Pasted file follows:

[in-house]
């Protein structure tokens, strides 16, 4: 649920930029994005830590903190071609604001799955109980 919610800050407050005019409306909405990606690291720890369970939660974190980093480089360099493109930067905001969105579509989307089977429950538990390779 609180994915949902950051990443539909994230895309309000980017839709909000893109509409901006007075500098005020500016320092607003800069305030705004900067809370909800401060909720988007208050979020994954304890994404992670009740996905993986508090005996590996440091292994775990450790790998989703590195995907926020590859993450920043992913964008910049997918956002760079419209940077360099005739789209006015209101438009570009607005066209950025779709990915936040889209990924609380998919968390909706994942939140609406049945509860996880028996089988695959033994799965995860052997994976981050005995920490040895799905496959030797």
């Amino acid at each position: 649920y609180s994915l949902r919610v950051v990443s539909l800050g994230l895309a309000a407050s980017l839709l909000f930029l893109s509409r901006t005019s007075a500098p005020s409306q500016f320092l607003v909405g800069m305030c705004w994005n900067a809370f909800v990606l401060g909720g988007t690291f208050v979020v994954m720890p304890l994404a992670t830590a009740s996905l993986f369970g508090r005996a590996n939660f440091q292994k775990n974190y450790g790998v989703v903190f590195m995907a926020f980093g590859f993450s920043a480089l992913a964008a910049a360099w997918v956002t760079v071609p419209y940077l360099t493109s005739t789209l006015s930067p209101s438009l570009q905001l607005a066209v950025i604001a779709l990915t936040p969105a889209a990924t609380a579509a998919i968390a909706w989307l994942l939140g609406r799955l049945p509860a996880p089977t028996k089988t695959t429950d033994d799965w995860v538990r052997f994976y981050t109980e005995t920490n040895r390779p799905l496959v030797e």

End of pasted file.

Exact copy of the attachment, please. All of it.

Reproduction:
[in-house]
């Protein structure tokens, strides 16, 4: 649920930029994005830590903190071609604001799955109980 919610800050407050005019409306909405990606690291720890369970939660974190980093480089360099493109930067905001969105579509989307089977429950538990390779 609180994915949902950051990443539909994230895309309000980017839709909000893109509409901006007075500098005020500016320092607003800069305030705004900067809370909800401060909720988007208050979020994954304890994404992670009740996905993986508090005996590996440091292994775990450790790998989703590195995907926020590859993450920043992913964008910049997918956002760079419209940077360099005739789209006015209101438009570009607005066209950025779709990915936040889209990924609380998919968390909706994942939140609406049945509860996880028996089988695959033994799965995860052997994976981050005995920490040895799905496959030797």
């Amino acid at each position: 649920y609180s994915l949902r919610v950051v990443s539909l800050g994230l895309a309000a407050s980017l839709l909000f930029l893109s509409r901006t005019s007075a500098p005020s409306q500016f320092l607003v909405g800069m305030c705004w994005n900067a809370f909800v990606l401060g909720g988007t690291f208050v979020v994954m720890p304890l994404a992670t830590a009740s996905l993986f369970g508090r005996a590996n939660f440091q292994k775990n974190y450790g790998v989703v903190f590195m995907a926020f980093g590859f993450s920043a480089l992913a964008a910049a360099w997918v956002t760079v071609p419209y940077l360099t493109s005739t789209l006015s930067p209101s438009l570009q905001l607005a066209v950025i604001a779709l990915t936040p969105a889209a990924t609380a579509a998919i968390a909706w989307l994942l939140g609406r799955l049945p509860a996880p089977t028996k089988t695959t429950d033994d799965w995860v538990r052997f994976y981050t109980e005995t920490n040895r390779p799905l496959v030797e």